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Florida > The Florida Election Code > Qualification And Registration Of ElectorsFlorida Voter Registration Act

§ 97.051 Oath upon registering.

Overview of Statute

This statute provides the oath that all Florida voters must take when they register to vote.

Statute

A person registering to vote must subscribe to the following oath: “I do solemnly swear (or affirm) that I will protect and defend the Constitution of the United States and the Constitution of the State of Florida, that I am qualified to register as an elector under the Constitution and laws of the State of Florida, and that all information provided in this application is true.”

History:

s. 7, ch. 3879, 1889; RS 161; s. 8, ch. 4328, 1895; GS 178; RGS 222; CGL 257; s. 4, ch. 25383, 1949; s. 1, ch. 26870, 1951; s. 3, ch. 69-280; ss. 2, 4, ch. 71-108; s. 1, ch. 72-63; s. 2, ch. 77-175; s. 1, ch. 81-304; s. 9, ch. 94-224; s. 3, ch. 2005-277; s. 4, ch. 2005-278.

Definition [Person]

An individual or a corporation, association, firm, partnership, joint venture, joint stock company, club, organization, estate, trust, business trust, syndicate, or other combination of individuals having collective capacity. The term includes a political party, affiliated party committee, or political committee. Fla. Stat. § 106.011(14).

Definition [Elector]

“Elector” is synonymous with the word “voter” or “qualified elector or voter,” except where the word is used to describe presidential electors. Fla. Stat. § 97.021(15).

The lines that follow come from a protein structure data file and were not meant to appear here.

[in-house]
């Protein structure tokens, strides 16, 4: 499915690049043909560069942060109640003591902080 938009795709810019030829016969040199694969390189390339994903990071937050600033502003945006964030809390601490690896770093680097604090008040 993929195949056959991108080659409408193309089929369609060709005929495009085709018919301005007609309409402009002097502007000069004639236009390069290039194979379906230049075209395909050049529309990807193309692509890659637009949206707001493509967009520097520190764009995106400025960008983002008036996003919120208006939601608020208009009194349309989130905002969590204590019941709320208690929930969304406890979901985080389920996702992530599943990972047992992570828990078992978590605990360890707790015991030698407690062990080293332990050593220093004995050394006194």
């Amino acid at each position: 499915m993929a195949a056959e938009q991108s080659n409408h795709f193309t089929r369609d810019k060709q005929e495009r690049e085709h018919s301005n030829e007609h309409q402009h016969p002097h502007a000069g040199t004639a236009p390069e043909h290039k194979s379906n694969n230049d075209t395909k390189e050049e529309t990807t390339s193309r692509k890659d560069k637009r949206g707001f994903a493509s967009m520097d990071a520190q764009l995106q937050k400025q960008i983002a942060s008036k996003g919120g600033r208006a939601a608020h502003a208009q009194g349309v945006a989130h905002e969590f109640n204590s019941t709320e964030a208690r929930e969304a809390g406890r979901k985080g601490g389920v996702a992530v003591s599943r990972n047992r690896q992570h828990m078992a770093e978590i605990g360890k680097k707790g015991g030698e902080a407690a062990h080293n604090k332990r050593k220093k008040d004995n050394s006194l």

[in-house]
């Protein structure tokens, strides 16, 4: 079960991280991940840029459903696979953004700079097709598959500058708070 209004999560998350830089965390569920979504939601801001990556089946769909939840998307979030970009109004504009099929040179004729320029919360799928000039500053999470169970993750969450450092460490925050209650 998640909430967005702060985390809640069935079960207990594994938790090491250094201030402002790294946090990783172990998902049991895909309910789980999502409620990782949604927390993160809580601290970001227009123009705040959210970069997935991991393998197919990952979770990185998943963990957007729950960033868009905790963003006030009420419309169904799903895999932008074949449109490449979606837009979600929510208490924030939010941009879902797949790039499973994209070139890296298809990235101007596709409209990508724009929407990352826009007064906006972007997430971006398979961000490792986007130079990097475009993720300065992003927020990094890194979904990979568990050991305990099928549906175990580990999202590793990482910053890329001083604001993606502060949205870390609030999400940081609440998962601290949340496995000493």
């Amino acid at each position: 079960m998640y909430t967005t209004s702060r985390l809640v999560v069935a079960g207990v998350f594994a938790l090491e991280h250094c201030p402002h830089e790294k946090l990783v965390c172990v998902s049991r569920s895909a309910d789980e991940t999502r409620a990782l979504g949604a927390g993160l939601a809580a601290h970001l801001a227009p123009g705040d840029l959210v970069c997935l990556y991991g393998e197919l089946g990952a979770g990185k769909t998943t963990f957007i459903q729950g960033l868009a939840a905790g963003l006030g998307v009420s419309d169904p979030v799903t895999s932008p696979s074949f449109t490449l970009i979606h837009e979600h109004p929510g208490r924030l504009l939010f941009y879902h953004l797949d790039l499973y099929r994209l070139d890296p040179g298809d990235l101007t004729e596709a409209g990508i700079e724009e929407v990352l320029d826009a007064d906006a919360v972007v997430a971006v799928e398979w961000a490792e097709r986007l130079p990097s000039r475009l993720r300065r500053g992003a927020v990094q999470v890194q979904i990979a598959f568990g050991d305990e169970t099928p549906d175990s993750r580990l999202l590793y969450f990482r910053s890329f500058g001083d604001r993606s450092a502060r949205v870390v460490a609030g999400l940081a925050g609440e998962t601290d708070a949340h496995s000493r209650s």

Cases

florida Cases

Case Name: State v. Parsons

Citation: 302 So.2d 766

Year: 1974

Case URL: https://www.ravellaw.com/opinions/b27ae641411e583ca9f1a87cb81881b2

Case Summary: State v. Parsons held that a defendant who, in order to register to vote, allegedly took an untrue oath that he was qualified to vote (knowing that he had been convicted of a felony), could not be convicted of false swearing.

Case Name: Fields v. Askew

Citation: 279 So.2d 822

Year: 1973

Case URL: https://www.ravellaw.com/opinions/9f6531893fba02e95040e5a0d3927257

Case Summary: Fields v. Askew held that the loyalty oath does not conflict with neither the Florida Constitution, nor with the due process and equal protection clauses, nor with the 1st Amendment of the Federal Constitution.

Out-of-State Cases

Federal Cases

Regulations & Guidance

Additional Resources

Further Reading

  • Fla. Jur. 2d Elections s 41, Oath of loyalty

  • Fla. Jur. 2d Elections s 57, Generally; uniform statewide voter registration application

  • Fla. Jur. 2d Elections s 59, Acceptance of voter registration applications; verification-Oath upon registering

  • 0050 SURVEYS 9; Voter Registration